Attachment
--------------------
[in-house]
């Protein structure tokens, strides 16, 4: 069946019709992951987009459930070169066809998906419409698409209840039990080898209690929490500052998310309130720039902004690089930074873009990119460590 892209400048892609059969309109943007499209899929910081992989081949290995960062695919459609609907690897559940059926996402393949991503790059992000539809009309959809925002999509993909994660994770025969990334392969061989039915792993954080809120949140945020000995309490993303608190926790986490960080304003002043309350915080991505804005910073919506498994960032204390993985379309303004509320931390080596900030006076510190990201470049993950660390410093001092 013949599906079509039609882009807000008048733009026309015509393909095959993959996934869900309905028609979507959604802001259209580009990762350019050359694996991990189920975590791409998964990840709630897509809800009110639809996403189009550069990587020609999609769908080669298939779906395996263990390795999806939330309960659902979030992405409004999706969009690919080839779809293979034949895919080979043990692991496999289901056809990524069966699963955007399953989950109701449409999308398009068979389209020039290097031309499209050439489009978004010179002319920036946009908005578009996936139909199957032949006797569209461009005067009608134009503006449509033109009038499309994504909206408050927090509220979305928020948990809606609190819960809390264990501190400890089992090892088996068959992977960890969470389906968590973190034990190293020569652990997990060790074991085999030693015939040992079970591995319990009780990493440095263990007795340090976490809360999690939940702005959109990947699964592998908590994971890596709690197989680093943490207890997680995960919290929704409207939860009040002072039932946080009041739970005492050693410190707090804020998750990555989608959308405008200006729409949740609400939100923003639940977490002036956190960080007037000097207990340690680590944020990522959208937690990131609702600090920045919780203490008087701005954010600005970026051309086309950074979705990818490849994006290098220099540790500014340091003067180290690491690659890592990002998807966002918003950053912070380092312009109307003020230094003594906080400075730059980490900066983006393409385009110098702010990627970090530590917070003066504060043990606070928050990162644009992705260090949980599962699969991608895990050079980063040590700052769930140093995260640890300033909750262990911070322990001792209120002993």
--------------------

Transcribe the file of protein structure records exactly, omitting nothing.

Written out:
[in-house]
């Protein structure tokens, strides 16, 4: 069946019709992951987009459930070169066809998906419409698409209840039990080898209690929490500052998310309130720039902004690089930074873009990119460590 892209400048892609059969309109943007499209899929910081992989081949290995960062695919459609609907690897559940059926996402393949991503790059992000539809009309959809925002999509993909994660994770025969990334392969061989039915792993954080809120949140945020000995309490993303608190926790986490960080304003002043309350915080991505804005910073919506498994960032204390993985379309303004509320931390080596900030006076510190990201470049993950660390410093001092 013949599906079509039609882009807000008048733009026309015509393909095959993959996934869900309905028609979507959604802001259209580009990762350019050359694996991990189920975590791409998964990840709630897509809800009110639809996403189009550069990587020609999609769908080669298939779906395996263990390795999806939330309960659902979030992405409004999706969009690919080839779809293979034949895919080979043990692991496999289901056809990524069966699963955007399953989950109701449409999308398009068979389209020039290097031309499209050439489009978004010179002319920036946009908005578009996936139909199957032949006797569209461009005067009608134009503006449509033109009038499309994504909206408050927090509220979305928020948990809606609190819960809390264990501190400890089992090892088996068959992977960890969470389906968590973190034990190293020569652990997990060790074991085999030693015939040992079970591995319990009780990493440095263990007795340090976490809360999690939940702005959109990947699964592998908590994971890596709690197989680093943490207890997680995960919290929704409207939860009040002072039932946080009041739970005492050693410190707090804020998750990555989608959308405008200006729409949740609400939100923003639940977490002036956190960080007037000097207990340690680590944020990522959208937690990131609702600090920045919780203490008087701005954010600005970026051309086309950074979705990818490849994006290098220099540790500014340091003067180290690491690659890592990002998807966002918003950053912070380092312009109307003020230094003594906080400075730059980490900066983006393409385009110098702010990627970090530590917070003066504060043990606070928050990162644009992705260090949980599962699969991608895990050079980063040590700052769930140093995260640890300033909750262990911070322990001792209120002993």